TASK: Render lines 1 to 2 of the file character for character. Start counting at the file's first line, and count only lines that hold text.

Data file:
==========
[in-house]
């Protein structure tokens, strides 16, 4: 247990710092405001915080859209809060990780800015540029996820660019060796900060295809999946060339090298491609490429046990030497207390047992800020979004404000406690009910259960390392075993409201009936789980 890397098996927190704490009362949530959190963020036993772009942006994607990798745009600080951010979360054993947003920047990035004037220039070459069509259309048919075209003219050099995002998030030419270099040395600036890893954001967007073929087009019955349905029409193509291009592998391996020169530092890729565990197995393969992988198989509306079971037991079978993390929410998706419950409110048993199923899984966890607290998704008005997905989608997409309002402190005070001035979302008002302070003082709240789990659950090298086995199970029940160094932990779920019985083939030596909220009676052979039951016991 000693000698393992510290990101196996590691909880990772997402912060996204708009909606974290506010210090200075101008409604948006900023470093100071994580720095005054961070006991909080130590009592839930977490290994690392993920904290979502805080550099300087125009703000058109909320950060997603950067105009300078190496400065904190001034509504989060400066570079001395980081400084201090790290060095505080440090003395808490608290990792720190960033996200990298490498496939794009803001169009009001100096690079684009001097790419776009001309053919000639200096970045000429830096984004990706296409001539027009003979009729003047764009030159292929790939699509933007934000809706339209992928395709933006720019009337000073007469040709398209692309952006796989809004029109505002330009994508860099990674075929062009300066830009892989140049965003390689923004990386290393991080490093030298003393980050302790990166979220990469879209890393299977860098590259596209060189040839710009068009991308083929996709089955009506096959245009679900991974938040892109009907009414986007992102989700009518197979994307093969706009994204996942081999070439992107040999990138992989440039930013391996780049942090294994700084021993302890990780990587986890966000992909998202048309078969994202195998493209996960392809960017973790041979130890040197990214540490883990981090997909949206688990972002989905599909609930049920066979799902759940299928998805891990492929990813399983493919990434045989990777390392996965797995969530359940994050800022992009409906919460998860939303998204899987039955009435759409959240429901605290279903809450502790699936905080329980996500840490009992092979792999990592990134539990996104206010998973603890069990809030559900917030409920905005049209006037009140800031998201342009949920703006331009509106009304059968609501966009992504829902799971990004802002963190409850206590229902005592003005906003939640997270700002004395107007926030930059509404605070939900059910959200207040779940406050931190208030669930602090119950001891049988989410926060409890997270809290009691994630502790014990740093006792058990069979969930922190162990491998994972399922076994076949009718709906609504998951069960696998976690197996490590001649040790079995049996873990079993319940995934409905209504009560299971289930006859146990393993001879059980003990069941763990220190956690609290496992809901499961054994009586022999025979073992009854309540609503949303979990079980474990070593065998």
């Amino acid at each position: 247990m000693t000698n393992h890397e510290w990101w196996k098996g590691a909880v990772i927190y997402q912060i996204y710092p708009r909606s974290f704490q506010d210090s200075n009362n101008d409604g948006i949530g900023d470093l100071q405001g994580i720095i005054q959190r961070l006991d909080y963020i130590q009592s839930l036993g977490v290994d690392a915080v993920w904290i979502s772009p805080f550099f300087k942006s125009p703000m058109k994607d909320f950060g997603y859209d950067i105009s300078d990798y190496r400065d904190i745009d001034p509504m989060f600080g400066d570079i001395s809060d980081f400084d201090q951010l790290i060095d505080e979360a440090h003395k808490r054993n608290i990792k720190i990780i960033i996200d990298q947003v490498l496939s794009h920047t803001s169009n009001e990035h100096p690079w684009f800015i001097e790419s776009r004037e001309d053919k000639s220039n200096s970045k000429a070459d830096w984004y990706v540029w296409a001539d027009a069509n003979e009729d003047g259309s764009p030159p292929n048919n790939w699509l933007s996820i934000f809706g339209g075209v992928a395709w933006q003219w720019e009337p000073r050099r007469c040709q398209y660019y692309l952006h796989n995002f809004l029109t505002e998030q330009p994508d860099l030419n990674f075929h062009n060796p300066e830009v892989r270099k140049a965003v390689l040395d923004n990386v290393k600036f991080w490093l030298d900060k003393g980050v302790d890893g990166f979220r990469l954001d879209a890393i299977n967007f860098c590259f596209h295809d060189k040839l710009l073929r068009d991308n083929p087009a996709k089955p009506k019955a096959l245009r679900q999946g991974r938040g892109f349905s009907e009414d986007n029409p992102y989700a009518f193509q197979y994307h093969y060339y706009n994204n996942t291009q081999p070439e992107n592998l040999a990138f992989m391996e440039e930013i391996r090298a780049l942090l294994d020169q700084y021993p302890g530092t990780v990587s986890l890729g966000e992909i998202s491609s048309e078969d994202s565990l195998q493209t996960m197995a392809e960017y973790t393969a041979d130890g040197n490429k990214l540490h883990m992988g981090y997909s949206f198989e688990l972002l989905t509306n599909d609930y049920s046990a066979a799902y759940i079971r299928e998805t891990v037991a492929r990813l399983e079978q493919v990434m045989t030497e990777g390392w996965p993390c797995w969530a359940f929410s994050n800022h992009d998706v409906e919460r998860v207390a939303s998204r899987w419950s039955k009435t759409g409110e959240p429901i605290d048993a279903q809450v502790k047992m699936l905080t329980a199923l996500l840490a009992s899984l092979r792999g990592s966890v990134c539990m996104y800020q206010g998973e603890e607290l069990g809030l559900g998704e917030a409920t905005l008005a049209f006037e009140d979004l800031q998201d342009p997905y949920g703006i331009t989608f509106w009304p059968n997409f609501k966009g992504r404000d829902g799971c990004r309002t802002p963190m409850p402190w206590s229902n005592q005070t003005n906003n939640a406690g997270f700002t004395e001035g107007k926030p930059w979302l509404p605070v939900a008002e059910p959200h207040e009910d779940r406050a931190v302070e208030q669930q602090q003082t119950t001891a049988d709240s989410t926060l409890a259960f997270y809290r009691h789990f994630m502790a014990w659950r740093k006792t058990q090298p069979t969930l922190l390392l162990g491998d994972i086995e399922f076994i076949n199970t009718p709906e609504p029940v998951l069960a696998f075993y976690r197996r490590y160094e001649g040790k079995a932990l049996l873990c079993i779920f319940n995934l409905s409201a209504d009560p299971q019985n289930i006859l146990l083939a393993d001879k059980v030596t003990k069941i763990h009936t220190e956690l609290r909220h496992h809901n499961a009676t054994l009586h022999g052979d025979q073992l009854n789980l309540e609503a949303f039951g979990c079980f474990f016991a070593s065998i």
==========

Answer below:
[in-house]
């Protein structure tokens, strides 16, 4: 247990710092405001915080859209809060990780800015540029996820660019060796900060295809999946060339090298491609490429046990030497207390047992800020979004404000406690009910259960390392075993409201009936789980 890397098996927190704490009362949530959190963020036993772009942006994607990798745009600080951010979360054993947003920047990035004037220039070459069509259309048919075209003219050099995002998030030419270099040395600036890893954001967007073929087009019955349905029409193509291009592998391996020169530092890729565990197995393969992988198989509306079971037991079978993390929410998706419950409110048993199923899984966890607290998704008005997905989608997409309002402190005070001035979302008002302070003082709240789990659950090298086995199970029940160094932990779920019985083939030596909220009676052979039951016991 000693000698393992510290990101196996590691909880990772997402912060996204708009909606974290506010210090200075101008409604948006900023470093100071994580720095005054961070006991909080130590009592839930977490290994690392993920904290979502805080550099300087125009703000058109909320950060997603950067105009300078190496400065904190001034509504989060400066570079001395980081400084201090790290060095505080440090003395808490608290990792720190960033996200990298490498496939794009803001169009009001100096690079684009001097790419776009001309053919000639200096970045000429830096984004990706296409001539027009003979009729003047764009030159292929790939699509933007934000809706339209992928395709933006720019009337000073007469040709398209692309952006796989809004029109505002330009994508860099990674075929062009300066830009892989140049965003390689923004990386290393991080490093030298003393980050302790990166979220990469879209890393299977860098590259596209060189040839710009068009991308083929996709089955009506096959245009679900991974938040892109009907009414986007992102989700009518197979994307093969706009994204996942081999070439992107040999990138992989440039930013391996780049942090294994700084021993302890990780990587986890966000992909998202048309078969994202195998493209996960392809960017973790041979130890040197990214540490883990981090997909949206688990972002989905599909609930049920066979799902759940299928998805891990492929990813399983493919990434045989990777390392996965797995969530359940994050800022992009409906919460998860939303998204899987039955009435759409959240429901605290279903809450502790699936905080329980996500840490009992092979792999990592990134539990996104206010998973603890069990809030559900917030409920905005049209006037009140800031998201342009949920703006331009509106009304059968609501966009992504829902799971990004802002963190409850206590229902005592003005906003939640997270700002004395107007926030930059509404605070939900059910959200207040779940406050931190208030669930602090119950001891049988989410926060409890997270809290009691994630502790014990740093006792058990069979969930922190162990491998994972399922076994076949009718709906609504998951069960696998976690197996490590001649040790079995049996873990079993319940995934409905209504009560299971289930006859146990393993001879059980003990069941763990220190956690609290496992809901499961054994009586022999025979073992009854309540609503949303979990079980474990070593065998």